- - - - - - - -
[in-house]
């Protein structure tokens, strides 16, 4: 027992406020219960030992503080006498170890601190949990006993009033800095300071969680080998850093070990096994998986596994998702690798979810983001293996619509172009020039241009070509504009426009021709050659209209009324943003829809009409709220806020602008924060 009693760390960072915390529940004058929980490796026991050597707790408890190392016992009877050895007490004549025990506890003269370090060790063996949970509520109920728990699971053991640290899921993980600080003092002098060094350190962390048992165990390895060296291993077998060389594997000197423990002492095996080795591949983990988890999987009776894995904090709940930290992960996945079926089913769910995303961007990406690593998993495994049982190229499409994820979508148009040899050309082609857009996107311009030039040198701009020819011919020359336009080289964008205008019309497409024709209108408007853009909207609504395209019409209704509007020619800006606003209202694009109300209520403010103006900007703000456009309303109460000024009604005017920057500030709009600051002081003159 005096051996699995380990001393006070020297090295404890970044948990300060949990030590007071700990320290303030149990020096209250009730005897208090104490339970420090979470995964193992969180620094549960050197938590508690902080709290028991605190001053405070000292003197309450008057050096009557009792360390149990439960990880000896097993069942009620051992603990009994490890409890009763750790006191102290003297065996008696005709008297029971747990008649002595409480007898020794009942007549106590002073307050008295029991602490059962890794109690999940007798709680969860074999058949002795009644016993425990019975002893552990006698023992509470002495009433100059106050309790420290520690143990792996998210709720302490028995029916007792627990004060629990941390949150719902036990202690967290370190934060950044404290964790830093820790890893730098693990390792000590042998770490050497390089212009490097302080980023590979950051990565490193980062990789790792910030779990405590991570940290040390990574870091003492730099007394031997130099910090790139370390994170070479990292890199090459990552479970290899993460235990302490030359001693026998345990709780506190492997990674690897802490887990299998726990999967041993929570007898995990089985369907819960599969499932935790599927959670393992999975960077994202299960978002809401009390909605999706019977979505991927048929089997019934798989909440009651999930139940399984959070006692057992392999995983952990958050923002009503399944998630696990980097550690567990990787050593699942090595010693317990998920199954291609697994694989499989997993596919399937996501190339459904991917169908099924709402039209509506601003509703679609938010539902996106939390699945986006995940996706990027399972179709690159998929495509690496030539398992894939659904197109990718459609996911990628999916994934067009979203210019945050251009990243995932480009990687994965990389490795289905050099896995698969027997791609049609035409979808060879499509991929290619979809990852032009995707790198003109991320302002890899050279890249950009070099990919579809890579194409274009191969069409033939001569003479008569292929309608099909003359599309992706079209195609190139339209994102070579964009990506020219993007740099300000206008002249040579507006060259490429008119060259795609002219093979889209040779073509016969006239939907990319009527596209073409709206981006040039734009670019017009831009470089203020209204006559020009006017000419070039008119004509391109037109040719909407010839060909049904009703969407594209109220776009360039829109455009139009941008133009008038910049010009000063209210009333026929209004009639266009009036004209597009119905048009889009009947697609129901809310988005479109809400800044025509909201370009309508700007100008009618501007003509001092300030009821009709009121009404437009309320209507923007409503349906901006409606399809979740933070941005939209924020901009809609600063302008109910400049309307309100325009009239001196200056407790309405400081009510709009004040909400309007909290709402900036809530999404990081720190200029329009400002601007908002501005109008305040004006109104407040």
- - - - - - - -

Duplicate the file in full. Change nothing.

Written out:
[in-house]
């Protein structure tokens, strides 16, 4: 027992406020219960030992503080006498170890601190949990006993009033800095300071969680080998850093070990096994998986596994998702690798979810983001293996619509172009020039241009070509504009426009021709050659209209009324943003829809009409709220806020602008924060 009693760390960072915390529940004058929980490796026991050597707790408890190392016992009877050895007490004549025990506890003269370090060790063996949970509520109920728990699971053991640290899921993980600080003092002098060094350190962390048992165990390895060296291993077998060389594997000197423990002492095996080795591949983990988890999987009776894995904090709940930290992960996945079926089913769910995303961007990406690593998993495994049982190229499409994820979508148009040899050309082609857009996107311009030039040198701009020819011919020359336009080289964008205008019309497409024709209108408007853009909207609504395209019409209704509007020619800006606003209202694009109300209520403010103006900007703000456009309303109460000024009604005017920057500030709009600051002081003159 005096051996699995380990001393006070020297090295404890970044948990300060949990030590007071700990320290303030149990020096209250009730005897208090104490339970420090979470995964193992969180620094549960050197938590508690902080709290028991605190001053405070000292003197309450008057050096009557009792360390149990439960990880000896097993069942009620051992603990009994490890409890009763750790006191102290003297065996008696005709008297029971747990008649002595409480007898020794009942007549106590002073307050008295029991602490059962890794109690999940007798709680969860074999058949002795009644016993425990019975002893552990006698023992509470002495009433100059106050309790420290520690143990792996998210709720302490028995029916007792627990004060629990941390949150719902036990202690967290370190934060950044404290964790830093820790890893730098693990390792000590042998770490050497390089212009490097302080980023590979950051990565490193980062990789790792910030779990405590991570940290040390990574870091003492730099007394031997130099910090790139370390994170070479990292890199090459990552479970290899993460235990302490030359001693026998345990709780506190492997990674690897802490887990299998726990999967041993929570007898995990089985369907819960599969499932935790599927959670393992999975960077994202299960978002809401009390909605999706019977979505991927048929089997019934798989909440009651999930139940399984959070006692057992392999995983952990958050923002009503399944998630696990980097550690567990990787050593699942090595010693317990998920199954291609697994694989499989997993596919399937996501190339459904991917169908099924709402039209509506601003509703679609938010539902996106939390699945986006995940996706990027399972179709690159998929495509690496030539398992894939659904197109990718459609996911990628999916994934067009979203210019945050251009990243995932480009990687994965990389490795289905050099896995698969027997791609049609035409979808060879499509991929290619979809990852032009995707790198003109991320302002890899050279890249950009070099990919579809890579194409274009191969069409033939001569003479008569292929309608099909003359599309992706079209195609190139339209994102070579964009990506020219993007740099300000206008002249040579507006060259490429008119060259795609002219093979889209040779073509016969006239939907990319009527596209073409709206981006040039734009670019017009831009470089203020209204006559020009006017000419070039008119004509391109037109040719909407010839060909049904009703969407594209109220776009360039829109455009139009941008133009008038910049010009000063209210009333026929209004009639266009009036004209597009119905048009889009009947697609129901809310988005479109809400800044025509909201370009309508700007100008009618501007003509001092300030009821009709009121009404437009309320209507923007409503349906901006409606399809979740933070941005939209924020901009809609600063302008109910400049309307309100325009009239001196200056407790309405400081009510709009004040909400309007909290709402900036809530999404990081720190200029329009400002601007908002501005109008305040004006109104407040």